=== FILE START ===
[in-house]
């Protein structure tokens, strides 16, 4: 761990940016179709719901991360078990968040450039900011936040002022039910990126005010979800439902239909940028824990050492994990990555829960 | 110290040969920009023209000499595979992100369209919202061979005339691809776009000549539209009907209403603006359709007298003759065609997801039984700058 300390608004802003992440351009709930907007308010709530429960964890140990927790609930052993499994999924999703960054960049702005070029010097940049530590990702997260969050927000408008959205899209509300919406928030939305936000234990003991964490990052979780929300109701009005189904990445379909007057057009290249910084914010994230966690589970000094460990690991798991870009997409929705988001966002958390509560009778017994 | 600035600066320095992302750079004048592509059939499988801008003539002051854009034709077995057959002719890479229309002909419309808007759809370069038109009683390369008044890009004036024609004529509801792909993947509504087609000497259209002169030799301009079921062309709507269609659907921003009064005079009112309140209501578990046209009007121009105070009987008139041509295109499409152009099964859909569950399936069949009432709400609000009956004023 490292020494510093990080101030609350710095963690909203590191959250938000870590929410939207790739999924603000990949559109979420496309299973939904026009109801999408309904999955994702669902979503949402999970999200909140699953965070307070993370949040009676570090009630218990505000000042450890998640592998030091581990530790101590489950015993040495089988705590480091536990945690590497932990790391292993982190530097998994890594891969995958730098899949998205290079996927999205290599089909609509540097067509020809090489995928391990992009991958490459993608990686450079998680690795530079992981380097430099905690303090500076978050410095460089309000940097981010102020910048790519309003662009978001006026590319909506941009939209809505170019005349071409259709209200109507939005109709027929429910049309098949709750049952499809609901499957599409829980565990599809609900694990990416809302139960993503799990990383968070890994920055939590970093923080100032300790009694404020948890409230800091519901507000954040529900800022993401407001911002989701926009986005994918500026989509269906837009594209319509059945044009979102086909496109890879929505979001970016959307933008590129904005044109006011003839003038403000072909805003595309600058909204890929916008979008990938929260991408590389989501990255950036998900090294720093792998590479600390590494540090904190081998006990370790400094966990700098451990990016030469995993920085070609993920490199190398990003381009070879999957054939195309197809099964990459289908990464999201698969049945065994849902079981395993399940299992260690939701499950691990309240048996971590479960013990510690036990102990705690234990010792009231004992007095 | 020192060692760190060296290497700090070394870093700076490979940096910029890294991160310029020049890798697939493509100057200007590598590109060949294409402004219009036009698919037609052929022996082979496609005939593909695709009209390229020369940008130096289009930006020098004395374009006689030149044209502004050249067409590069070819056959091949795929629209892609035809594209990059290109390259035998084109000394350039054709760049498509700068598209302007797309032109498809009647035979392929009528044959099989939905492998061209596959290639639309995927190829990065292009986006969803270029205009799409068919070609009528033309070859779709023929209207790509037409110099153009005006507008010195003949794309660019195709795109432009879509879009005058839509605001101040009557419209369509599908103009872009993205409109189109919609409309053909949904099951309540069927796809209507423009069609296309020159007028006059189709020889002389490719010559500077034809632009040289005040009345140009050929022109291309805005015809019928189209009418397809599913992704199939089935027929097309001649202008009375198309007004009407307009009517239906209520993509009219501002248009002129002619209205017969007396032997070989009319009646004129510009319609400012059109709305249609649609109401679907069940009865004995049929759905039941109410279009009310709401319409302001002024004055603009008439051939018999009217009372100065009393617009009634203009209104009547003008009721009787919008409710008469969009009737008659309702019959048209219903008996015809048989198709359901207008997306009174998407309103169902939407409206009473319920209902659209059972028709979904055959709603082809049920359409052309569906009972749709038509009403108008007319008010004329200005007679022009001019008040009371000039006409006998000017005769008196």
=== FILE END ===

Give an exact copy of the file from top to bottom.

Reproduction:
[in-house]
């Protein structure tokens, strides 16, 4: 761990940016179709719901991360078990968040450039900011936040002022039910990126005010979800439902239909940028824990050492994990990555829960 | 110290040969920009023209000499595979992100369209919202061979005339691809776009000549539209009907209403603006359709007298003759065609997801039984700058 300390608004802003992440351009709930907007308010709530429960964890140990927790609930052993499994999924999703960054960049702005070029010097940049530590990702997260969050927000408008959205899209509300919406928030939305936000234990003991964490990052979780929300109701009005189904990445379909007057057009290249910084914010994230966690589970000094460990690991798991870009997409929705988001966002958390509560009778017994 | 600035600066320095992302750079004048592509059939499988801008003539002051854009034709077995057959002719890479229309002909419309808007759809370069038109009683390369008044890009004036024609004529509801792909993947509504087609000497259209002169030799301009079921062309709507269609659907921003009064005079009112309140209501578990046209009007121009105070009987008139041509295109499409152009099964859909569950399936069949009432709400609000009956004023 490292020494510093990080101030609350710095963690909203590191959250938000870590929410939207790739999924603000990949559109979420496309299973939904026009109801999408309904999955994702669902979503949402999970999200909140699953965070307070993370949040009676570090009630218990505000000042450890998640592998030091581990530790101590489950015993040495089988705590480091536990945690590497932990790391292993982190530097998994890594891969995958730098899949998205290079996927999205290599089909609509540097067509020809090489995928391990992009991958490459993608990686450079998680690795530079992981380097430099905690303090500076978050410095460089309000940097981010102020910048790519309003662009978001006026590319909506941009939209809505170019005349071409259709209200109507939005109709027929429910049309098949709750049952499809609901499957599409829980565990599809609900694990990416809302139960993503799990990383968070890994920055939590970093923080100032300790009694404020948890409230800091519901507000954040529900800022993401407001911002989701926009986005994918500026989509269906837009594209319509059945044009979102086909496109890879929505979001970016959307933008590129904005044109006011003839003038403000072909805003595309600058909204890929916008979008990938929260991408590389989501990255950036998900090294720093792998590479600390590494540090904190081998006990370790400094966990700098451990990016030469995993920085070609993920490199190398990003381009070879999957054939195309197809099964990459289908990464999201698969049945065994849902079981395993399940299992260690939701499950691990309240048996971590479960013990510690036990102990705690234990010792009231004992007095 | 020192060692760190060296290497700090070394870093700076490979940096910029890294991160310029020049890798697939493509100057200007590598590109060949294409402004219009036009698919037609052929022996082979496609005939593909695709009209390229020369940008130096289009930006020098004395374009006689030149044209502004050249067409590069070819056959091949795929629209892609035809594209990059290109390259035998084109000394350039054709760049498509700068598209302007797309032109498809009647035979392929009528044959099989939905492998061209596959290639639309995927190829990065292009986006969803270029205009799409068919070609009528033309070859779709023929209207790509037409110099153009005006507008010195003949794309660019195709795109432009879509879009005058839509605001101040009557419209369509599908103009872009993205409109189109919609409309053909949904099951309540069927796809209507423009069609296309020159007028006059189709020889002389490719010559500077034809632009040289005040009345140009050929022109291309805005015809019928189209009418397809599913992704199939089935027929097309001649202008009375198309007004009407307009009517239906209520993509009219501002248009002129002619209205017969007396032997070989009319009646004129510009319609400012059109709305249609649609109401679907069940009865004995049929759905039941109410279009009310709401319409302001002024004055603009008439051939018999009217009372100065009393617009009634203009209104009547003008009721009787919008409710008469969009009737008659309702019959048209219903008996015809048989198709359901207008997306009174998407309103169902939407409206009473319920209902659209059972028709979904055959709603082809049920359409052309569906009972749709038509009403108008007319008010004329200005007679022009001019008040009371000039006409006998000017005769008196």